14.The prison population in England and Wales has remained historically high, but relatively stable, since 2010 and is projected to remain stable until 2022. The prison population is also high by international standards. England and Wales have the 8th highest prison population per 100,000 in the EU (as shown by the chart below), higher than Germany, Norway, Netherlands, Denmark and Sweden, which are all outside the top 20.
15.The prison population has shown a notable shift towards longer sentences. Only a third of the prison population had a determinate sentence over 4 years in 2010, compared to just under 50% in March 2018. Similarly, the percentage of the prison population on indeterminate sentences and shorter sentences, either 1–4 years or less than a year, has fallen since 2010.
16.The characteristics of the people detained in prisons fluctuates over time. However, the prison population is:
17.People in contact with the criminal justice system, including those in prison and on probation, tend to be in poorer health than the general population and have a greater need for health and care. For many people detained in prison, their poor health status arises from, and/or has been exacerbated by, early childhood experiences (abuse, neglect and trauma) social circumstances (problems with housing and employment) and higher rates of smoking, alcohol and substance misuse. The children of prisoners, we were told, are also three times more likely than their peers to engage in antisocial behaviour. Incarceration of a parent is traumatic for a child and can be classed as an Adverse Childhood Experience.
18.The physical health of the prison population, across a broad range of conditions, is much poorer than that of the general population, as shown by the chart below. Incidences of blood borne viruses are particularly more prevalent among the prison population. Cases of tuberculosis per 100,000 are over five times higher among the prison population. Hepatitis C is more prevalent among people in prison, especially women in prison, compared to the general population (13% of female prisoners and 7% of male prisoners have hepatitis C compared to 0.4% of the general population). The prevalence of HIV, although slightly higher among men in prison, is much higher among women in prison when compared to the general population (1% of women in prison have HIV compared to 0.3% of men in prison and 0.2% of the general population).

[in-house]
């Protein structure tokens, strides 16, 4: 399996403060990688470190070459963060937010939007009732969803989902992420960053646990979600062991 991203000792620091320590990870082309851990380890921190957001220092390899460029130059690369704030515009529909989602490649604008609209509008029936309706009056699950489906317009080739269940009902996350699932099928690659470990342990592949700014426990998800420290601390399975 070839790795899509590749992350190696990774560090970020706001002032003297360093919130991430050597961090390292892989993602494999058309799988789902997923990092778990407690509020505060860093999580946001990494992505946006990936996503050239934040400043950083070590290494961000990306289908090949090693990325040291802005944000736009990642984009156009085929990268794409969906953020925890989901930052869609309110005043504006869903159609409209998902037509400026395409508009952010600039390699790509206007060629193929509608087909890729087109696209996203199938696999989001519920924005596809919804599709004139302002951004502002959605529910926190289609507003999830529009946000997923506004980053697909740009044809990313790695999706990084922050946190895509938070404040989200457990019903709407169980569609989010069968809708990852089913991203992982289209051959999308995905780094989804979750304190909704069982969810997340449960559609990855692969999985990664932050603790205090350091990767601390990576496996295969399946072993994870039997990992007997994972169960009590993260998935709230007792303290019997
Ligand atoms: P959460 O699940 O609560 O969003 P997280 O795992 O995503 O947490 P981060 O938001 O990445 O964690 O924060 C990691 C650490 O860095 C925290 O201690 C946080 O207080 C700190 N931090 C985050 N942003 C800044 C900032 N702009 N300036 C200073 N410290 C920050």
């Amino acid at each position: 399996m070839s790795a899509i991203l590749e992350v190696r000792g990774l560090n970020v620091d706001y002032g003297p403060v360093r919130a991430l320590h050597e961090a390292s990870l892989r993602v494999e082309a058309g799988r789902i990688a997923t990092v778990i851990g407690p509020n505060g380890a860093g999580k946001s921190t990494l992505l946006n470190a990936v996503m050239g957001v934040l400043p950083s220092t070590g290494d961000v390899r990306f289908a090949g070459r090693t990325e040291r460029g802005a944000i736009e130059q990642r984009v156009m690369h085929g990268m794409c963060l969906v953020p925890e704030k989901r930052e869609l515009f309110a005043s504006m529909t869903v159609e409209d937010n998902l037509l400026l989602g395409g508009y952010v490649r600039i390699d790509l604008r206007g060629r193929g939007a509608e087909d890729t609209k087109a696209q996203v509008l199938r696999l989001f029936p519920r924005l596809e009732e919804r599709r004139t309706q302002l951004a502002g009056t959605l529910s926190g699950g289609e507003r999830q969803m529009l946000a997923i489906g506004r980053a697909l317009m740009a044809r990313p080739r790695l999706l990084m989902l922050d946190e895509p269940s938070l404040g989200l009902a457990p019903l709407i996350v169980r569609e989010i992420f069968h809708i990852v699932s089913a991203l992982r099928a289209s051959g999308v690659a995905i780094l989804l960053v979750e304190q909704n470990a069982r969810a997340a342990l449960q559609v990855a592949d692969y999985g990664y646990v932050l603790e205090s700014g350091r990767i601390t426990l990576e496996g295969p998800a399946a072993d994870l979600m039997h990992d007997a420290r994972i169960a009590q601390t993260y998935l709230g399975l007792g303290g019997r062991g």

19.Mental health problems, including not only common mental health problems such as anxiety and depression, but also psychotic and personality disorders, are much higher among the prison population and people on probation. The prevalence of mental health problems, although high for men, is also greater among women in prison, with the exception of personality disorders.
20.Many people in prison have social care needs, with some of this need falling below the bar for publicly funded support. An ageing prison population is associated with increasing demand for social care, although social care needs are not limited to older prisoners. Evidence to our inquiry highlighted that learning disabilities, autism, ADHD and acquired brain inquiries are also common among the prison population. Many prisoners are also affected by Foetal Alcohol Spectrum Disorder. However, these problems may have gone undiagnosed prior to entering prison. Twenty-five per cent of the prison population, according to the Revolving Doors Agency, a charity specialising in the criminal justice system, have problems communicating or handling complex information, although they might not strictly meet diagnostic criteria for a learning disability and, consequently, are unlikely to be eligible for support.
21.The high prevalence of health and care needs among the prison population is reflective of the social circumstances these people experience before entering prison. Forty-one per cent of the people in prison have witnessed or experienced domestic abuse, either in childhood or adulthood. For example, over 50% of women in prison report having suffered domestic violence and experienced emotional, physical or sexual abuse during childhood.
22.Prior problems with housing and employment are common among the prison population. Research by the Ministry of Justice found only a third of the prison population were in paid employment 4 weeks before going into custody and 13% report never having had a job, with those in work being in typically low paid work. Almost a quarter of people in homelessness accommodation are former prisoners or ex-offenders and a third of people sleeping rough in London in 2015/16 had spent time in prison.
23.As already noted, the prison population is ageing, which, as the graph below shows, has been clear for over a decade. The ageing prison population reflects shifts towards longer custodial sentences and an increase in the use of imprisonment for sex offences, including historic sex offences, as well as an ageing of the general population. Her Majesty’s Inspectorate of Prisons and the Prison and Probation Ombudsman have both criticised the Government’s lack of strategic grip over the consequences of an ageing prison population.
24.During our inquiry, concerns raised about the treatment of older prisoners remain the same as those identified by the Justice Committee five years ago, namely that older prisoners: